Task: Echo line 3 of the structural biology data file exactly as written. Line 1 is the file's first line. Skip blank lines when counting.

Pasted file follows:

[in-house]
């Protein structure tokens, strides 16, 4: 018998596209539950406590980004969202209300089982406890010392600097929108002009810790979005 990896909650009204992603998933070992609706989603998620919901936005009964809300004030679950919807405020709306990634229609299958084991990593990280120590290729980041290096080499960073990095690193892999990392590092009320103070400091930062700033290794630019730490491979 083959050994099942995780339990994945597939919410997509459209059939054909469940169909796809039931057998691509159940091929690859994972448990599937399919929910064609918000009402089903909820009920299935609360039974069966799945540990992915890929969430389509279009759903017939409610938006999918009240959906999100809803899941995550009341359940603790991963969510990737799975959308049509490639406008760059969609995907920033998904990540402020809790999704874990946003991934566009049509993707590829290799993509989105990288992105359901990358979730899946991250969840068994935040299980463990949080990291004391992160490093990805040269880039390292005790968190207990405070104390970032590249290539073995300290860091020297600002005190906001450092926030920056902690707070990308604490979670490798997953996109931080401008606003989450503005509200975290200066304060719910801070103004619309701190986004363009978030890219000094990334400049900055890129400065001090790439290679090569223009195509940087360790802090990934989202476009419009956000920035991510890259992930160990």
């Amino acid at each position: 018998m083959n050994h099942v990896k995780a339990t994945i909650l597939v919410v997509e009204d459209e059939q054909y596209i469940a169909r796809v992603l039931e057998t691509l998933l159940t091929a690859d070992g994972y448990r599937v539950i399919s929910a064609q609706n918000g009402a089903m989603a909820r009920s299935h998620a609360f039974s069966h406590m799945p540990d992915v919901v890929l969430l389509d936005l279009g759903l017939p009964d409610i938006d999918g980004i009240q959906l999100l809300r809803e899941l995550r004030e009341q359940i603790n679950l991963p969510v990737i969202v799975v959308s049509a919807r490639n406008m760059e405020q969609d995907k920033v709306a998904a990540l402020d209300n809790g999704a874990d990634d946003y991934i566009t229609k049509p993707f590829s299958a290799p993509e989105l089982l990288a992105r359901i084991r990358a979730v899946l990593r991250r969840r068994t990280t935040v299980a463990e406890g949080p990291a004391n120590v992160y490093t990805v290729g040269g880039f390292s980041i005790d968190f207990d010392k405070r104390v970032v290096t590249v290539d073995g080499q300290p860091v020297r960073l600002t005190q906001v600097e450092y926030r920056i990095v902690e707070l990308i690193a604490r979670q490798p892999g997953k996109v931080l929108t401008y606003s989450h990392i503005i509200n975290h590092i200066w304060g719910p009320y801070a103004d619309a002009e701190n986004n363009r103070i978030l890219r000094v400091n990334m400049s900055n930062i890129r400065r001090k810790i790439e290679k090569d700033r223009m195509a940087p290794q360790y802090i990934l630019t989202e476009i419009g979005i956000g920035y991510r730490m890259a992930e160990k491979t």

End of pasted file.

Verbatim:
């Amino acid at each position: 018998m083959n050994h099942v990896k995780a339990t994945i909650l597939v919410v997509e009204d459209e059939q054909y596209i469940a169909r796809v992603l039931e057998t691509l998933l159940t091929a690859d070992g994972y448990r599937v539950i399919s929910a064609q609706n918000g009402a089903m989603a909820r009920s299935h998620a609360f039974s069966h406590m799945p540990d992915v919901v890929l969430l389509d936005l279009g759903l017939p009964d409610i938006d999918g980004i009240q959906l999100l809300r809803e899941l995550r004030e009341q359940i603790n679950l991963p969510v990737i969202v799975v959308s049509a919807r490639n406008m760059e405020q969609d995907k920033v709306a998904a990540l402020d209300n809790g999704a874990d990634d946003y991934i566009t229609k049509p993707f590829s299958a290799p993509e989105l089982l990288a992105r359901i084991r990358a979730v899946l990593r991250r969840r068994t990280t935040v299980a463990e406890g949080p990291a004391n120590v992160y490093t990805v290729g040269g880039f390292s980041i005790d968190f207990d010392k405070r104390v970032v290096t590249v290539d073995g080499q300290p860091v020297r960073l600002t005190q906001v600097e450092y926030r920056i990095v902690e707070l990308i690193a604490r979670q490798p892999g997953k996109v931080l929108t401008y606003s989450h990392i503005i509200n975290h590092i200066w304060g719910p009320y801070a103004d619309a002009e701190n986004n363009r103070i978030l890219r000094v400091n990334m400049s900055n930062i890129r400065r001090k810790i790439e290679k090569d700033r223009m195509a940087p290794q360790y802090i990934l630019t989202e476009i419009g979005i956000g920035y991510r730490m890259a992930e160990k491979t």